Since the American colonies declared independence from Great Britain in 1776, there have been questions of what that independence means for America’s black citizens. As early as 1781, states were officially observing Independence Day – a full 82 years before Lincoln would issue the Emancipation Proclamation and 85 years before the last slaves were freed in Galveston, Texas.
Abolitionist and former slave Frederick Douglass was asked to speak at an Independence Day celebration in 1852 at Rochester’s Corinthian Hall. In a time when most other blacks were still not free, he gave the speech - though it may not have been what the audience expected. Douglass told the crowd, “This Fourth of July is yours, not mine. You may rejoice, I must mourn.” And he asked them, “Do you mean, citizens, to mock me, by asking me to speak to-day?” That speech would later be named after a central question asked by Douglass within it, “What to the Slave Is the Fourth of July?”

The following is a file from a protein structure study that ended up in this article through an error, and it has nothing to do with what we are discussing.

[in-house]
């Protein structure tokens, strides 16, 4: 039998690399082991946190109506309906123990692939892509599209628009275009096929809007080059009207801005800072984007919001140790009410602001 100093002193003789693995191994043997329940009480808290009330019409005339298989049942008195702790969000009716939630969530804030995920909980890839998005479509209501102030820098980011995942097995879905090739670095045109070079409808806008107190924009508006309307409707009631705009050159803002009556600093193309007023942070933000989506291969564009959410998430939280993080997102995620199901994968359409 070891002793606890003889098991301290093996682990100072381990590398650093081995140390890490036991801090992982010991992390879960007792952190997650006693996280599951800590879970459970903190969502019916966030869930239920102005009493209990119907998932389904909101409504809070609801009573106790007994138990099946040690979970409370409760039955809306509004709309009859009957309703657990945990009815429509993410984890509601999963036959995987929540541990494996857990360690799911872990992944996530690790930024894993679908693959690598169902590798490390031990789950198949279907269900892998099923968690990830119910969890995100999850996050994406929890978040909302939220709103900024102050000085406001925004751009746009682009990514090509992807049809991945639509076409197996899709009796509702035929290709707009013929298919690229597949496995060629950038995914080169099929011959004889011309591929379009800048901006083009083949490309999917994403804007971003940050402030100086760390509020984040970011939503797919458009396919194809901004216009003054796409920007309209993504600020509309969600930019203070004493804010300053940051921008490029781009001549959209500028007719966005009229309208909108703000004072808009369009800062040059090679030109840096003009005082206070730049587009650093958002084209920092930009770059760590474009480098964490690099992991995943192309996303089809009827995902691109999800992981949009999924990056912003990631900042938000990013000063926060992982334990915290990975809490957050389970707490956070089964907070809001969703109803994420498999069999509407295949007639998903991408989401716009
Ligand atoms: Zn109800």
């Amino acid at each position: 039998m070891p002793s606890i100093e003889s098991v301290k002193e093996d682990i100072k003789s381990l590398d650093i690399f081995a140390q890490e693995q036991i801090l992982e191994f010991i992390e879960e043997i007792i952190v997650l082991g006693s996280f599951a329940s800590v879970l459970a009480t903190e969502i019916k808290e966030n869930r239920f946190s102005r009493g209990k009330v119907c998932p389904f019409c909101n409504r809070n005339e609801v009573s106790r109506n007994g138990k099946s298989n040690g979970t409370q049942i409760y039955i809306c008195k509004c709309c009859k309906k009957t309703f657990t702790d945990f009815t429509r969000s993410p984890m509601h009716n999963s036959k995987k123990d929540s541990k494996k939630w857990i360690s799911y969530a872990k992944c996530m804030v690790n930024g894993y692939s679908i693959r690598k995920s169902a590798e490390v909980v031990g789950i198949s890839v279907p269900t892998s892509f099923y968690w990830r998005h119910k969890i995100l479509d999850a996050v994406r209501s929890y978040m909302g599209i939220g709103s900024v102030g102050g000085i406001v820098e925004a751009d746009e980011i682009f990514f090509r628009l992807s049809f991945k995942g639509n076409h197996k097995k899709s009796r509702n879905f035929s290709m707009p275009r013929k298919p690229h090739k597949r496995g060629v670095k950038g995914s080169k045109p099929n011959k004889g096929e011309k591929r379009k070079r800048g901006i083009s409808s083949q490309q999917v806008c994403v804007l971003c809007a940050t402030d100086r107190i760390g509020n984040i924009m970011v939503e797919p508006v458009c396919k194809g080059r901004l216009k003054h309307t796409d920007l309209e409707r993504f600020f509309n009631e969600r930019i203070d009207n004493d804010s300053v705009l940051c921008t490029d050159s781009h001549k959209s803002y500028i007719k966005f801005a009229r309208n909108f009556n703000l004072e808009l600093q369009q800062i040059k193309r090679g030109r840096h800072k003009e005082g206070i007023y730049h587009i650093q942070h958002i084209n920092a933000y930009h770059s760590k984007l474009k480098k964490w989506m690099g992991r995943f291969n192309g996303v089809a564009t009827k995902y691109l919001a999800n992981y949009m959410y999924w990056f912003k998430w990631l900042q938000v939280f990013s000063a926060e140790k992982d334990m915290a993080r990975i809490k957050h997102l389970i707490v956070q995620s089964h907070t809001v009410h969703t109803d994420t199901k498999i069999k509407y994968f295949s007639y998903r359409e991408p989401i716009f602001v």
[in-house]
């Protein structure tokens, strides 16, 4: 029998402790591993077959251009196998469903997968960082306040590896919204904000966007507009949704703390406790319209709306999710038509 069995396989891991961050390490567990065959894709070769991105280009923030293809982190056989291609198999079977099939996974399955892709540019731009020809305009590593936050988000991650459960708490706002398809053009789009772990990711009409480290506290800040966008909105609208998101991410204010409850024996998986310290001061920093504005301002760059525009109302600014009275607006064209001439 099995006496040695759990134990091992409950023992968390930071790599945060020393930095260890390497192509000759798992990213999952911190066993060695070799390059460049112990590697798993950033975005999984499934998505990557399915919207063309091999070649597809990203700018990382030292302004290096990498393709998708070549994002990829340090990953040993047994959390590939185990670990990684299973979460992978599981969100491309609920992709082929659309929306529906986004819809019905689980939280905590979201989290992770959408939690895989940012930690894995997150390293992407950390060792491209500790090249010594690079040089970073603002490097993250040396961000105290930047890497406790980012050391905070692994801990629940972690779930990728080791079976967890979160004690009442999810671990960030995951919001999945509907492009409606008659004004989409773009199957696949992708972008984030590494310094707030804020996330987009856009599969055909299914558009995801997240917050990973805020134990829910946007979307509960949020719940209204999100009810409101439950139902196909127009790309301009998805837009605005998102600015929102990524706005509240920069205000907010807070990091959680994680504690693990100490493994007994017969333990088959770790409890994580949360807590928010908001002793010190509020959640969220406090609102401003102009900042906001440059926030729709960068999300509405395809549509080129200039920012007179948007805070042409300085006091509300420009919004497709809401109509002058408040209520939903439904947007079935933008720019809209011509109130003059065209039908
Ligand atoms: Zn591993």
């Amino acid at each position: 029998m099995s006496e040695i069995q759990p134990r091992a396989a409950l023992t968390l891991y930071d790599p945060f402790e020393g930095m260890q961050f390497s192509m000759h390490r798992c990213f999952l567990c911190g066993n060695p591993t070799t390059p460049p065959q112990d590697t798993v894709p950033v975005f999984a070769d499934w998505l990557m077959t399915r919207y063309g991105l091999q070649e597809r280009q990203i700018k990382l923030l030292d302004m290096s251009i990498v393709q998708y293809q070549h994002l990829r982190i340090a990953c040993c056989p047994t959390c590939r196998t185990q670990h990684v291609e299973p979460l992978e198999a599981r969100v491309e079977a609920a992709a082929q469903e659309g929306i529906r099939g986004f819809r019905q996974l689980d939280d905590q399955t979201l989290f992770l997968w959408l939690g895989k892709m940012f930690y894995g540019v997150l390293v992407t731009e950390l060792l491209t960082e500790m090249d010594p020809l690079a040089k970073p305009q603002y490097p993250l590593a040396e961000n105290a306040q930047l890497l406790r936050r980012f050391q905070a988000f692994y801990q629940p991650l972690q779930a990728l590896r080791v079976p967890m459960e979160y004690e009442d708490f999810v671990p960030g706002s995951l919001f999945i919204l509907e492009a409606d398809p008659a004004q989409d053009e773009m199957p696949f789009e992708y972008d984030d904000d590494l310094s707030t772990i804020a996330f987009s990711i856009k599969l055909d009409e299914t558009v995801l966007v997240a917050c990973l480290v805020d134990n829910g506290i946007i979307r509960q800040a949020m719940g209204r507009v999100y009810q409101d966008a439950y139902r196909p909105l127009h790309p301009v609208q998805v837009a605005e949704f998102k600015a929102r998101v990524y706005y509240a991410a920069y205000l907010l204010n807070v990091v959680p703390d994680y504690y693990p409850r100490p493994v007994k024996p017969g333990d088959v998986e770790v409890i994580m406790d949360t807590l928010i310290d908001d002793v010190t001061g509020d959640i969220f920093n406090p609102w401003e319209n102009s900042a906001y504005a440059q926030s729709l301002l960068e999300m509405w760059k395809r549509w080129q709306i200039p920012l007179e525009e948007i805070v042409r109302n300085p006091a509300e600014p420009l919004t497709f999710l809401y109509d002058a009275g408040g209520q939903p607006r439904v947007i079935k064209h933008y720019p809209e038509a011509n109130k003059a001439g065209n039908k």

In keeping with Douglass’ question and moving speech, NewsOne hit the streets to ask everyday people what Independence Day means to them, how they celebrate and if black Americans should celebrate it at all. Watch!